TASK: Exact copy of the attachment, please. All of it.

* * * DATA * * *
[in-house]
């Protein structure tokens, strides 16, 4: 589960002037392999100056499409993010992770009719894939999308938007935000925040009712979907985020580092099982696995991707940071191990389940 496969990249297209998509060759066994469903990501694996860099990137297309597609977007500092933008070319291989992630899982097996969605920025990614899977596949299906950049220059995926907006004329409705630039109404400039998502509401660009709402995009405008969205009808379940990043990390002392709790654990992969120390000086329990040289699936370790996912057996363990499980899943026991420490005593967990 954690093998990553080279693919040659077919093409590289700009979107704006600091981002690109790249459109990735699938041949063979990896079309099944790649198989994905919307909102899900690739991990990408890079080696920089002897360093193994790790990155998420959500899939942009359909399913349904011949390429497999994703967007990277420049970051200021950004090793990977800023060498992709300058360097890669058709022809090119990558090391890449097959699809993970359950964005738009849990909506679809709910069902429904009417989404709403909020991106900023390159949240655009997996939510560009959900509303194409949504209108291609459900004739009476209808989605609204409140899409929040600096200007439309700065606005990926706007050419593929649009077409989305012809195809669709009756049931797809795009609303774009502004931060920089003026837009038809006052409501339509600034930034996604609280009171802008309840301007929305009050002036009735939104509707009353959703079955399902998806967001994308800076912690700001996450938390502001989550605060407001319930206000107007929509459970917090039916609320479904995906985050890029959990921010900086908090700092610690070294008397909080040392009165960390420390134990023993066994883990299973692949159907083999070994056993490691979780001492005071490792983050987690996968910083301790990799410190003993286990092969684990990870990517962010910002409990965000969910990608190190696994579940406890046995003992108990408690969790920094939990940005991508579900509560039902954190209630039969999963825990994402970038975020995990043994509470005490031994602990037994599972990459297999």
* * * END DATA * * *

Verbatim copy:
[in-house]
């Protein structure tokens, strides 16, 4: 589960002037392999100056499409993010992770009719894939999308938007935000925040009712979907985020580092099982696995991707940071191990389940 496969990249297209998509060759066994469903990501694996860099990137297309597609977007500092933008070319291989992630899982097996969605920025990614899977596949299906950049220059995926907006004329409705630039109404400039998502509401660009709402995009405008969205009808379940990043990390002392709790654990992969120390000086329990040289699936370790996912057996363990499980899943026991420490005593967990 954690093998990553080279693919040659077919093409590289700009979107704006600091981002690109790249459109990735699938041949063979990896079309099944790649198989994905919307909102899900690739991990990408890079080696920089002897360093193994790790990155998420959500899939942009359909399913349904011949390429497999994703967007990277420049970051200021950004090793990977800023060498992709300058360097890669058709022809090119990558090391890449097959699809993970359950964005738009849990909506679809709910069902429904009417989404709403909020991106900023390159949240655009997996939510560009959900509303194409949504209108291609459900004739009476209808989605609204409140899409929040600096200007439309700065606005990926706007050419593929649009077409989305012809195809669709009756049931797809795009609303774009502004931060920089003026837009038809006052409501339509600034930034996604609280009171802008309840301007929305009050002036009735939104509707009353959703079955399902998806967001994308800076912690700001996450938390502001989550605060407001319930206000107007929509459970917090039916609320479904995906985050890029959990921010900086908090700092610690070294008397909080040392009165960390420390134990023993066994883990299973692949159907083999070994056993490691979780001492005071490792983050987690996968910083301790990799410190003993286990092969684990990870990517962010910002409990965000969910990608190190696994579940406890046995003992108990408690969790920094939990940005991508579900509560039902954190209630039969999963825990994402970038975020995990043994509470005490031994602990037994599972990459297999």